War Dogs Part 5
On the firing line – Luger P.08 vs. Walther P.38
By Dennis Adler
Between the Walther P.38 and Luger P.08 we have two preeminent German handgun designs; two very different approaches to a 9mm military sidearm, nearly half a century apart from each other and built by two of the most famous armsmakers of all time. Packing all that history into a pair of CO2- powered, .177 caliber blowback action handguns is a tall order, but Umarex and Gletcher have managed to do exceptional work on each design.
The Umarex P.38
The airgun’s all metal construction adds to the authentic look, weight and balance in the hand. Barrel length is slightly shorter (internally) at 4.75 inches, overall length of the gun is 8.5 inches and carry weight 30.5 ounces; very close to the original P.38’s weight of 33.5 ounces. As previously noted in War Dogs Part 4, the trigger design on the P.38 looks correct but has a double action only trigger pull even when the slide’s recoil has pre-cocked the hammer. This makes the trigger pull a lengthy 8 pounds, 8.5 ounces. Not heavier than many double action/single action Walther models; a PPK has a dreadful double action trigger pull of almost 14 pounds, countered by a single action pull averaging 6 pounds 1.0 ounces. The single action trigger pull on a 9mm Walther P.38 averages 7 pounds, 14.0 ounces. So, in comparison, the double action trigger pull on the .177 caliber Umarex Walther P.38 isn’t that different from the 9mm model’s.
The finish on the Umarex Walther P.38 is second to none and one of its strongest assets, combined with an average velocity of 400 fps (the average for blowback action pistols is 310 to 325 fps). The gun bears authentic Walther markings, and the mandatory verbiage on the right side of the slide is done in small letters that blend in with the polished finish. On these points alone the Umarex exceeds most expectations compared to the majority of blowback action CO2 pistols.
The Gletcher/Umarex P.08 Parabellum (Mod 1)
I have decided to call the Gletcher and Umarex models with separate CO2 channels and stick magazines (which is comparable to the P.38) as a (Mod 1) in order to differentiate them from the more costly models with self-contained CO2 BB magazines.
A 9mm P.08 weighs in at 36 ounces with standard barrel length and empty magazine, has an overall length with the 4-inch barrel of 8.74 inches, and an average trigger pull of 2.25 pounds. A P.08 is also a single action only pistol, whereas the P.38 is a double action/single action design. The Umarex/Gletcher (Mod 1) models have an average trigger pull of 8 pounds, 4 ounces, almost double that of a 9mm model but commensurate with the double action trigger pull resistance on the Umarex Walther P.38.
As for fit and finish, the Gletcher being tested has a pleasant, polished finish with a deep blue black sheen, but not as bright as the P.38’s, and far from the level of finish found on original excellent condition 9mm P.08 models. Still, compared to other WWII era airguns with flat black finishes, this is a superior look for the P.08.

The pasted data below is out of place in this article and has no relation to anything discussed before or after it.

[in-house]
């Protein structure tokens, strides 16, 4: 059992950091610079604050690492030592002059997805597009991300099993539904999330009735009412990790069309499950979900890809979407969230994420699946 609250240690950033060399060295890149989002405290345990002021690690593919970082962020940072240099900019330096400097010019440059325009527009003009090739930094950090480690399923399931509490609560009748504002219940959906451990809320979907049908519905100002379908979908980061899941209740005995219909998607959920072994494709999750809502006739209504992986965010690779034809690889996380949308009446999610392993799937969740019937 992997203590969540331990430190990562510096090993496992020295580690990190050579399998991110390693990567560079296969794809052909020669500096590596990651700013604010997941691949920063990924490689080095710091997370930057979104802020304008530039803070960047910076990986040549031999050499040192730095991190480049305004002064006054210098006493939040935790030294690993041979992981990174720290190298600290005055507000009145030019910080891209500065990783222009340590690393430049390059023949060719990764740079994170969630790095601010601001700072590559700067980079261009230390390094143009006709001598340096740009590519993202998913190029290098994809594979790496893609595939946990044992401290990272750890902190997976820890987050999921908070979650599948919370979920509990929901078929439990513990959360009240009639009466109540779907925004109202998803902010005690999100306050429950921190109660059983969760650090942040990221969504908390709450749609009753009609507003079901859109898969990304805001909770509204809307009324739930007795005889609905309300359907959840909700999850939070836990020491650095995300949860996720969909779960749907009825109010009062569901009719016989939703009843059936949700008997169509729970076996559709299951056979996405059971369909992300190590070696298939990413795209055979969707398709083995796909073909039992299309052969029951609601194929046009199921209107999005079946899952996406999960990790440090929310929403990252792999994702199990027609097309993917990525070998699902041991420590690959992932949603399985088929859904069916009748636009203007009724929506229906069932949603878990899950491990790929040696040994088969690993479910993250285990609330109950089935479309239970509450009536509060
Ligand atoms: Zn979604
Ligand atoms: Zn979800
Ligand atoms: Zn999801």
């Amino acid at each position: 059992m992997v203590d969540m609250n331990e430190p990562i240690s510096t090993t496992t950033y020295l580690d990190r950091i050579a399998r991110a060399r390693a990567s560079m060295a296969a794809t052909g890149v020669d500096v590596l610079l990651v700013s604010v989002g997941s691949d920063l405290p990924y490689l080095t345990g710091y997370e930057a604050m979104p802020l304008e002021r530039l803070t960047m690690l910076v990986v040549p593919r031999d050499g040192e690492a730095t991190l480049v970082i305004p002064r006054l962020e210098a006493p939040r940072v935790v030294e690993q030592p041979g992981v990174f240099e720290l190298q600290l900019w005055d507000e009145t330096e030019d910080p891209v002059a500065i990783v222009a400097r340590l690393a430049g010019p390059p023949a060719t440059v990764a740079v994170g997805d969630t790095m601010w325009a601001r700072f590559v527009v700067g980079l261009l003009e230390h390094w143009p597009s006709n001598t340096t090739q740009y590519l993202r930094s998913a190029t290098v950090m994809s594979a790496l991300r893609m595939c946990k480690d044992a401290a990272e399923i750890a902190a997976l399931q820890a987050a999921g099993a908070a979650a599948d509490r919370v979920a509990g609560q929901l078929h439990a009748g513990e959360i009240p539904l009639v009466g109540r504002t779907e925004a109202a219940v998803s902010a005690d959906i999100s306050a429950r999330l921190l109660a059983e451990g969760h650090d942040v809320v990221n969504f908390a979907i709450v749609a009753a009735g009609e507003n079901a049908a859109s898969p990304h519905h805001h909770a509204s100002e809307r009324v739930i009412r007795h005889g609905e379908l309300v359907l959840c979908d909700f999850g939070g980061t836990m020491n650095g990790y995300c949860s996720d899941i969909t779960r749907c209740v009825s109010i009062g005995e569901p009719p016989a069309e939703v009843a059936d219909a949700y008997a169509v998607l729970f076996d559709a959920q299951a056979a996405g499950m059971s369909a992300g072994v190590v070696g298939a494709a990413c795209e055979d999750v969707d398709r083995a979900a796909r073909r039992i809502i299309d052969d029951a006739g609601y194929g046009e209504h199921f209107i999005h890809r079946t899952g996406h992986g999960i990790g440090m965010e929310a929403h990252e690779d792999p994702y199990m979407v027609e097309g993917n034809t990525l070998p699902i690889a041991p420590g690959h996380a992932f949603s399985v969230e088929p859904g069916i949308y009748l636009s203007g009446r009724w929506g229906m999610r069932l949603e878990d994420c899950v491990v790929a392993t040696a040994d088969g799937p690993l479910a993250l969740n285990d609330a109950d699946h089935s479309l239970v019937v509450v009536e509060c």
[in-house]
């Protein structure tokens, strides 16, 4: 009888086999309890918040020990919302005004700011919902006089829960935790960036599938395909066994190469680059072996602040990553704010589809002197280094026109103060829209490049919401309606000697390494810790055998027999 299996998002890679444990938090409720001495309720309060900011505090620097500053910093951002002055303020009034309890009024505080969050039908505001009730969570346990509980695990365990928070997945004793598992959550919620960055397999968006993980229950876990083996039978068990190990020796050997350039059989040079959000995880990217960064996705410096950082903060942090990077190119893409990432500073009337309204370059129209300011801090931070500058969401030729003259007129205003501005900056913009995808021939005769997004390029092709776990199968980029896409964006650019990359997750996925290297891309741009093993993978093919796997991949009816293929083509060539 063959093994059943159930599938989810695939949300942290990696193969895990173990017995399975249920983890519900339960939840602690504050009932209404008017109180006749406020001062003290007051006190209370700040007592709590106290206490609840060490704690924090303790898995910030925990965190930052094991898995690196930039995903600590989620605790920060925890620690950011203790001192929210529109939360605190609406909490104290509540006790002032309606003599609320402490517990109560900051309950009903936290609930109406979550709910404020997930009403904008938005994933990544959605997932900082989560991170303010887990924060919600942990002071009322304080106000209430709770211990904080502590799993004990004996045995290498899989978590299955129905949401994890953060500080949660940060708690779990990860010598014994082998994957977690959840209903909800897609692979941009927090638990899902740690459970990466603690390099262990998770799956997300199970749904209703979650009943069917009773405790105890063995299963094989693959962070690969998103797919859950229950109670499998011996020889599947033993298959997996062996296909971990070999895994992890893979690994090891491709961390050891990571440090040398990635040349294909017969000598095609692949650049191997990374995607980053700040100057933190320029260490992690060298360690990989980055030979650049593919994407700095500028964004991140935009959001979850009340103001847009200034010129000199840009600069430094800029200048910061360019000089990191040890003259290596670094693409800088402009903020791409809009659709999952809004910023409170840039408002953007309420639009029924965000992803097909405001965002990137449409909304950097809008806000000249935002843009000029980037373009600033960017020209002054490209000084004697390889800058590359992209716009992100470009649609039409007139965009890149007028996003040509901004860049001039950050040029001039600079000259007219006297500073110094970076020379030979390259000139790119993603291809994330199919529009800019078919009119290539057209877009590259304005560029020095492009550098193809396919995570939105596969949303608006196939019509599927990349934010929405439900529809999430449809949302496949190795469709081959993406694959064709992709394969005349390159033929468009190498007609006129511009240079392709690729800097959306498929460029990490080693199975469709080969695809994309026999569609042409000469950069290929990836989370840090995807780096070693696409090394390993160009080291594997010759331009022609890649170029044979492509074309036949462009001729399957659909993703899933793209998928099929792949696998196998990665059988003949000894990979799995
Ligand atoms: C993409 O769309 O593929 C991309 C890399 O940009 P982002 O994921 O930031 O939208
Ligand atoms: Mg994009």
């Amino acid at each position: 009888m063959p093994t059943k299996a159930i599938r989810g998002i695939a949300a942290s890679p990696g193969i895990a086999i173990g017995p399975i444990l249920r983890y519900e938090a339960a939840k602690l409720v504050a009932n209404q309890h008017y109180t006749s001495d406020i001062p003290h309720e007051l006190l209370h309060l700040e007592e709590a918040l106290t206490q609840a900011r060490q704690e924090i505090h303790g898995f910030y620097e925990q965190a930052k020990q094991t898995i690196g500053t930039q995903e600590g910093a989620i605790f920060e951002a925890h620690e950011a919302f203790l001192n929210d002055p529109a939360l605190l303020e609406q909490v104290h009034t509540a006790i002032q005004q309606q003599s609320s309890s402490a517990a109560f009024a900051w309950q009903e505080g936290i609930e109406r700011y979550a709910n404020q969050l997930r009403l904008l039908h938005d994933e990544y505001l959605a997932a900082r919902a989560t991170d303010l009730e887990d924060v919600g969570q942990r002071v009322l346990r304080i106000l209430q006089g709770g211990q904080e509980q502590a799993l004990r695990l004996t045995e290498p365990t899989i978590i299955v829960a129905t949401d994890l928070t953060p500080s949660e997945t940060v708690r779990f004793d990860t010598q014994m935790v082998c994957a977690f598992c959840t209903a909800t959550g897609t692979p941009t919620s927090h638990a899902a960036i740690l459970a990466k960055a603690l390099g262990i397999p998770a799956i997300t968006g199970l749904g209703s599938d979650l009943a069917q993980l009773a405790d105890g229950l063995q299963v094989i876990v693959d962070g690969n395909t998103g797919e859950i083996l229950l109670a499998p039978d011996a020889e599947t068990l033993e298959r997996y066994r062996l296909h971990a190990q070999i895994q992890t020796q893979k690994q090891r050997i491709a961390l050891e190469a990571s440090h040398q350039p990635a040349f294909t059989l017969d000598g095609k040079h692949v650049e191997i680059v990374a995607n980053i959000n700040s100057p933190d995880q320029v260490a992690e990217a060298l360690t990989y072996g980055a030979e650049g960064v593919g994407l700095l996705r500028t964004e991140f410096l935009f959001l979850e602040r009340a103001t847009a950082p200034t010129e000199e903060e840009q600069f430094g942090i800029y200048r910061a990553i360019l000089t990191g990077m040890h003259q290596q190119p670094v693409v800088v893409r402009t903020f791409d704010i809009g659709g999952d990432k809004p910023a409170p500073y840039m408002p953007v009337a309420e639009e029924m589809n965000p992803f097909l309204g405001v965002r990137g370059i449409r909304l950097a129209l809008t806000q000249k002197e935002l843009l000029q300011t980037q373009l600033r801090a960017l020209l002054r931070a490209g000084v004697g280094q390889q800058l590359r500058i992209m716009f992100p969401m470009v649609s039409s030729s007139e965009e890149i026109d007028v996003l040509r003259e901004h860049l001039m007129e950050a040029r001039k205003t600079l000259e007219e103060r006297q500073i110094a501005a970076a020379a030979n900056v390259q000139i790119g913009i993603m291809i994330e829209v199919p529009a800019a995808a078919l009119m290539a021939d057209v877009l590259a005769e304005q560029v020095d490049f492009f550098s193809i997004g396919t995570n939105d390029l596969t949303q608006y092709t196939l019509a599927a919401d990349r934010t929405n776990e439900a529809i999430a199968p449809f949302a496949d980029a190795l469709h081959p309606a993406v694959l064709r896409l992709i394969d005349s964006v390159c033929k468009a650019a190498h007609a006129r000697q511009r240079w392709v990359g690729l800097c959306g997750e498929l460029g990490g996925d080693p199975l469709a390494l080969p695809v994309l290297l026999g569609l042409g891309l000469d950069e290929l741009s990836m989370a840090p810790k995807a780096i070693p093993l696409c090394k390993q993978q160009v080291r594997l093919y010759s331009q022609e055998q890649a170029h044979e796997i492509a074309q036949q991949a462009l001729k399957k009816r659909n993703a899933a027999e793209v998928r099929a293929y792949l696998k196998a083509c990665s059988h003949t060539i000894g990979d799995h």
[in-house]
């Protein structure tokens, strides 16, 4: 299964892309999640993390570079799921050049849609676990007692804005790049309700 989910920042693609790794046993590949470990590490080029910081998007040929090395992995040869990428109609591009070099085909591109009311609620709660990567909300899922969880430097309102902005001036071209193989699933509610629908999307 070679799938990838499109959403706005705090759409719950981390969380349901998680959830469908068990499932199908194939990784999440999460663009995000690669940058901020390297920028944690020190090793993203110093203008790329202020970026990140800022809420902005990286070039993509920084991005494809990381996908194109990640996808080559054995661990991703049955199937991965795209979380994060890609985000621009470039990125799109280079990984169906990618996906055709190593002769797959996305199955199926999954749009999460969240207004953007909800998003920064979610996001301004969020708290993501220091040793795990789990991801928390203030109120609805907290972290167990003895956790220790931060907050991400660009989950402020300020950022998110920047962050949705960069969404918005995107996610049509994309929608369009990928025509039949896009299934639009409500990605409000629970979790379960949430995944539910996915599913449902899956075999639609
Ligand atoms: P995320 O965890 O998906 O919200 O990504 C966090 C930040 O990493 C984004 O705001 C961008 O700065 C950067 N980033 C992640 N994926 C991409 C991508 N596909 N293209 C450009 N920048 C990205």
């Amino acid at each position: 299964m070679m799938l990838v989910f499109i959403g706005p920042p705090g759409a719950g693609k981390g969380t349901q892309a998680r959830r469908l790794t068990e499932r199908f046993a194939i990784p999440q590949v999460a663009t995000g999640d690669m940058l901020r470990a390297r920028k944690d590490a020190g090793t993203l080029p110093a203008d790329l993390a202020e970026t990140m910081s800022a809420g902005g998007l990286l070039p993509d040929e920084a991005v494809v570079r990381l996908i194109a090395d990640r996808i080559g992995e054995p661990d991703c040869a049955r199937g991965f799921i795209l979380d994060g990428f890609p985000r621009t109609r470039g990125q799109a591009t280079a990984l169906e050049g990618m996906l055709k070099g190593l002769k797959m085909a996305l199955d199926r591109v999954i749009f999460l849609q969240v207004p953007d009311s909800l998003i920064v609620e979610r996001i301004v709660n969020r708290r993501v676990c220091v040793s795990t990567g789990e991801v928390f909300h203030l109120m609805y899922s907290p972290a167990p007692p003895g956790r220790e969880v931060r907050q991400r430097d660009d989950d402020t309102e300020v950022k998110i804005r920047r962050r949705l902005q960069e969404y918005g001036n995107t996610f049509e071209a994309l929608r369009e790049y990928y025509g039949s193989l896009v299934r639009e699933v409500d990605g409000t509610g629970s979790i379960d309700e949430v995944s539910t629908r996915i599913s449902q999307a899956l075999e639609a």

Ready on the firing line
Both guns were chronographed before the tests with the Umarex Walther P.38 maintaining its reputation with average velocities ranging from 389 fps to 409 fps. The P.08 (either Gletcher or Umarex Mod 1 versions) generate higher average velocities than self-contained CO2 BB magazine models, and the test gun put rounds through the traps at an average of 356 fps to 386 fps. Average velocity for the Luger P.08 models with self-contained CO2 BB magazines is 285 fps to 300 fps.
Both military-style pistols have rudimentary notch rear and ramped blade front sights, the P.38’s pinned and the P.08’s dovetailed. The P.38 has a much larger and easier to acquire rear sight at the back of the slide, whereas the Luger rear sight is integral with the toggle link and rotates out of view with each shot. It is also a much smaller, notched rear cut and significantly more difficult to reacquire after each round. This is the same on original 9mm models.
Tests were shot at a range of 21 feet using a Weaver stance and two-handed hold (as shown in the shooting photos of the P.08). The guns were loaded with 15 rounds each (the P.38 actually holds 20 and the P.08 21). The P.08 out shot the P.38 by a slight margin with a smoother and slightly lighter trigger pull that landed 15 total shots within the A-Zone of an IPSC target, with a center-to-center measurement of 1.50 inches, and a best group (in one ragged hole) of 9 shots measuring 0.75 inches edge to edge.
The P.38 has a longer, harder trigger pull combined with a fair amount of stacking. The pistol delivered a best 15 shots in the A-Zone of the IPSC target measuring 1.75 inches, and a best group of 5 rounds at 0.625 inches. Both guns shot close to POA, but the P.38 is not quite as precise as the P.08 at 21 feet.
Once more the age old battle between double action and single action triggers rears its head. A lighter, shorter single action trigger pull, even with a more difficult to define rear sight, can still out shoot a heavier double action when it comes down to pinpoint accuracy, at least with these two very authentic WWII era blowback action airguns.
A word about safety
Blowback action airguns provide the look, feel and operation of their cartridge-firing counterparts and this is one reason why they have become so popular. Airguns in general all look like guns, blowback action models more so, and it is important to remember that the vast majority of people can’t tell an airgun from a cartridge gun. Never brandish an airgun in public. Always, and I can never stress this enough, always treat an airgun as you would a cartridge gun. The same manual of operation and safety should always apply.